Learn a language and translate the Web for free is the latest plan hatched by Luis Von Ahn, inventor of reCAPTCHA and master of getting millions to work for him for free.
Don’t know the guy? Let me introduce you to your boss. You work for Von Ahn every time you complete a web form reCAPTCHA, which is one brand of those little transcription tests you have to take every time you fill out a web form. This for reasons of security, to prove to the web page that you are human and not some auto-bot on a mission to spam all in its path. Von Ahn’s particular CAPTCHA requires that you enter two words, or more if you aren’t lucky enough to guess correctly the first time around, since reCAPTCHA is pretty tough for humans too. Business model? You transcribe for free, and Von Ahn sells it. Now he is going to do the same thing with translation. He expects millions to sign up for his free language instruction service Duolingo.
Here’s the catch, or the business opportunity, depending on which end of the stick you are holding. Von Ahn sneaks translation assignments into the lesson plan, and then sells the translation. People are itching to give it away, a stomach-churning prospect for those of us trolling for paying customers down Translation Alley.
The beta is already oversubscribed, so he may have a hit on his hands. “The crazy thing about this method is that it works,” he says. He would say that, wouldn’t he?
Others are more skeptical. Mark Chatow, vice-president at Servio, a crowdsourcing service based in San Francisco, doesn’t think the translations provided by the Duolingo-nauts is going to get much beyond “this is a pen” translation. “Anything that relies solely on learners will limit the number of experts who will participate,” he says.
Our own work at 1-800-Translate suggests that a different sets of cognitive skills are used by linguists as syntax lengthens and expression gets more complex. A word or phrase is one translator skill set, but fit and finish, clause by clause, sentence by sentence is a writerly task that still seems beyond the reach of algorithm.
I would think that idioms would be tough for newbie translator/language students. But at least the number of idioms in a language is finite. They can all be recorded, and recovered when the time is right. But what of metaphor? Metaphor is a mixed bucket. Or jokes, or irony, or style? That kind of knowledge is why all the best translators have grey hair.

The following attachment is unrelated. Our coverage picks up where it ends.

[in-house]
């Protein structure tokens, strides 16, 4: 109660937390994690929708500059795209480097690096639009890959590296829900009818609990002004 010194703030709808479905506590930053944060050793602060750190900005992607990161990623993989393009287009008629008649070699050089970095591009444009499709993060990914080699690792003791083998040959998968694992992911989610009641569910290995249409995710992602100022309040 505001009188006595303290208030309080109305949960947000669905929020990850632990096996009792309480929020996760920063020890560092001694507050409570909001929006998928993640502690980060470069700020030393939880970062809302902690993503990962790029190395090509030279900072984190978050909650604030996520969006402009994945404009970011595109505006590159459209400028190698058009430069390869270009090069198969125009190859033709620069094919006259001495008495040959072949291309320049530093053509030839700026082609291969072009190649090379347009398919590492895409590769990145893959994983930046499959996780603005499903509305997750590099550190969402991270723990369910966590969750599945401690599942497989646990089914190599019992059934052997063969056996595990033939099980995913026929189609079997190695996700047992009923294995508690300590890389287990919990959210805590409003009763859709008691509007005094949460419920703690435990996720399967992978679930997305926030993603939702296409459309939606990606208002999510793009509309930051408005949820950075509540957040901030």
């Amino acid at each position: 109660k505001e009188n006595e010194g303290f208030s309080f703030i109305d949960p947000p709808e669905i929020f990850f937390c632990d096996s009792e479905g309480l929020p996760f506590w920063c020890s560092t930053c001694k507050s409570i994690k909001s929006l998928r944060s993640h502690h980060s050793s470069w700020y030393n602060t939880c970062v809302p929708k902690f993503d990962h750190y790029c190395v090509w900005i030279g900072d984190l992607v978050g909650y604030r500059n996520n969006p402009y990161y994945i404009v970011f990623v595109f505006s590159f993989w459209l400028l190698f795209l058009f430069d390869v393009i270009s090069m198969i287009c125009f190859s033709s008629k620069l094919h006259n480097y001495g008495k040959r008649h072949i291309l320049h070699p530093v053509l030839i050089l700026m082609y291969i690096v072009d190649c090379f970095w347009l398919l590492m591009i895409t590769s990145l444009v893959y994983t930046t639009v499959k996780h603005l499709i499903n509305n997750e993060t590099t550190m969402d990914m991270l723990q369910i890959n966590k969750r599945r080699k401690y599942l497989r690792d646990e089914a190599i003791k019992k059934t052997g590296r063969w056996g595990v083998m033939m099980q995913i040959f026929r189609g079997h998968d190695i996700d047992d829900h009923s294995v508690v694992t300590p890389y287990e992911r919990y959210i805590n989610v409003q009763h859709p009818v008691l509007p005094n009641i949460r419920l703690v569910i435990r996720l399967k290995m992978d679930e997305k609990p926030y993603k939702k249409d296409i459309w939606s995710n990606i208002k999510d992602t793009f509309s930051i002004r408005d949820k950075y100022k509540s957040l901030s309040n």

And what of the three sacred treasures of translation? Where are the style guide, the translation memory, the terminology base, and how will the young translator/students be guided to correct style?
Will cheaters trash it with Google Translate and contaminate the system? Then students would learn to speak Google Translate language instead of the actual language. And pretty soon we’ll all be speaking that way. That would be strange.
Now even in top rant mode like now, I’m not claiming that will come to pass. All the swarm translation programmers like Von Ahn must be working hard to solve those problems, but I can’t image that they are there yet, although I suspect his model will produce better quality than the current state of on-demand single-pass you see now, which can be hard for purchasers to distinguish from machine translation.
But Von Ahn promises DuoLingo is going to be as good as the services provided by professional translators. I gotta admit, when I first heard that, I went ballistic. In fact I’ve got the outtake from the security camera below.
As you can see, a life-changing event. After that timely Limburger intervention by my crew, I was reborn with a new sense of mission. If not me, who? If not now, when? Well, it was after I finished a ham sandwich and watched a couple of episodes of Gossip Girls on Netflix with my daughter, that I realized that it was up to me, yes, me, TranslationGuy, to defend our translator’s way of life.
Von Ahn, public notice here, I am bringing you down. Not just because this is total business war, but because I can’t read your CAPTCHAs anymore either, or at least the ones with those Nike swooshes everywhere. (What’s up with that, some product placement thing?) Anyway, in my next post, I will reveal the Achilles heel of reCAPTCHA, the secret chink in your business model that could bring about the downfall of your crowd-sourced empire of indentured servitude which now spreads its tentacles to translation-dom and the profit that it stands for.
Translators of the world, join me next time as we tackle this problem, Lattimore-like, by the heel!